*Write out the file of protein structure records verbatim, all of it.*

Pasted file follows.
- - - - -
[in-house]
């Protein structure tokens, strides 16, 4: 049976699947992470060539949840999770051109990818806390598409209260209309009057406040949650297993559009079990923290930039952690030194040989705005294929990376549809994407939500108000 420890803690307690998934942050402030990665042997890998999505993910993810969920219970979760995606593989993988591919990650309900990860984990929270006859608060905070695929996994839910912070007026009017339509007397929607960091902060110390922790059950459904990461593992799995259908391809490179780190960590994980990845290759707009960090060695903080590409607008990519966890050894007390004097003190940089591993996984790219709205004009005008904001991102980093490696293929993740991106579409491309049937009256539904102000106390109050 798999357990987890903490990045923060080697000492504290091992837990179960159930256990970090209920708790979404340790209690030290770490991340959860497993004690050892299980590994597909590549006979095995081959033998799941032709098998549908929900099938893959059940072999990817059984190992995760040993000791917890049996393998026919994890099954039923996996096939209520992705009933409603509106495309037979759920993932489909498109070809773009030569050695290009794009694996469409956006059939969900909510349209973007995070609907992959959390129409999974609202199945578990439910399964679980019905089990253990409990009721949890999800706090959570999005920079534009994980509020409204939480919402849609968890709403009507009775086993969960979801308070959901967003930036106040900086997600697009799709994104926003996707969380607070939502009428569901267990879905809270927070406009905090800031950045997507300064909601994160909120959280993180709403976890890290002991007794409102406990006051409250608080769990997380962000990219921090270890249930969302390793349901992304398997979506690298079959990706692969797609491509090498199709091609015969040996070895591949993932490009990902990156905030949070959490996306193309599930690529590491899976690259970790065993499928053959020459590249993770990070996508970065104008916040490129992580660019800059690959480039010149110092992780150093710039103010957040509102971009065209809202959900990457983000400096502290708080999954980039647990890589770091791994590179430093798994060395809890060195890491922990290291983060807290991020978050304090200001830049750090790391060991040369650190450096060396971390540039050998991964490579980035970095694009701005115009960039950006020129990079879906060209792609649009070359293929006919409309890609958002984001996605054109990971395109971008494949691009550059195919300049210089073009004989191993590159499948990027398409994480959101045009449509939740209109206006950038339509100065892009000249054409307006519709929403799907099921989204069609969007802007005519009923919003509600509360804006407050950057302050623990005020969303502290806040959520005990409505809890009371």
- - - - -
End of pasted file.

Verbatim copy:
[in-house]
């Protein structure tokens, strides 16, 4: 049976699947992470060539949840999770051109990818806390598409209260209309009057406040949650297993559009079990923290930039952690030194040989705005294929990376549809994407939500108000 420890803690307690998934942050402030990665042997890998999505993910993810969920219970979760995606593989993988591919990650309900990860984990929270006859608060905070695929996994839910912070007026009017339509007397929607960091902060110390922790059950459904990461593992799995259908391809490179780190960590994980990845290759707009960090060695903080590409607008990519966890050894007390004097003190940089591993996984790219709205004009005008904001991102980093490696293929993740991106579409491309049937009256539904102000106390109050 798999357990987890903490990045923060080697000492504290091992837990179960159930256990970090209920708790979404340790209690030290770490991340959860497993004690050892299980590994597909590549006979095995081959033998799941032709098998549908929900099938893959059940072999990817059984190992995760040993000791917890049996393998026919994890099954039923996996096939209520992705009933409603509106495309037979759920993932489909498109070809773009030569050695290009794009694996469409956006059939969900909510349209973007995070609907992959959390129409999974609202199945578990439910399964679980019905089990253990409990009721949890999800706090959570999005920079534009994980509020409204939480919402849609968890709403009507009775086993969960979801308070959901967003930036106040900086997600697009799709994104926003996707969380607070939502009428569901267990879905809270927070406009905090800031950045997507300064909601994160909120959280993180709403976890890290002991007794409102406990006051409250608080769990997380962000990219921090270890249930969302390793349901992304398997979506690298079959990706692969797609491509090498199709091609015969040996070895591949993932490009990902990156905030949070959490996306193309599930690529590491899976690259970790065993499928053959020459590249993770990070996508970065104008916040490129992580660019800059690959480039010149110092992780150093710039103010957040509102971009065209809202959900990457983000400096502290708080999954980039647990890589770091791994590179430093798994060395809890060195890491922990290291983060807290991020978050304090200001830049750090790391060991040369650190450096060396971390540039050998991964490579980035970095694009701005115009960039950006020129990079879906060209792609649009070359293929006919409309890609958002984001996605054109990971395109971008494949691009550059195919300049210089073009004989191993590159499948990027398409994480959101045009449509939740209109206006950038339509100065892009000249054409307006519709929403799907099921989204069609969007802007005519009923919003509600509360804006407050950057302050623990005020969303502290806040959520005990409505809890009371």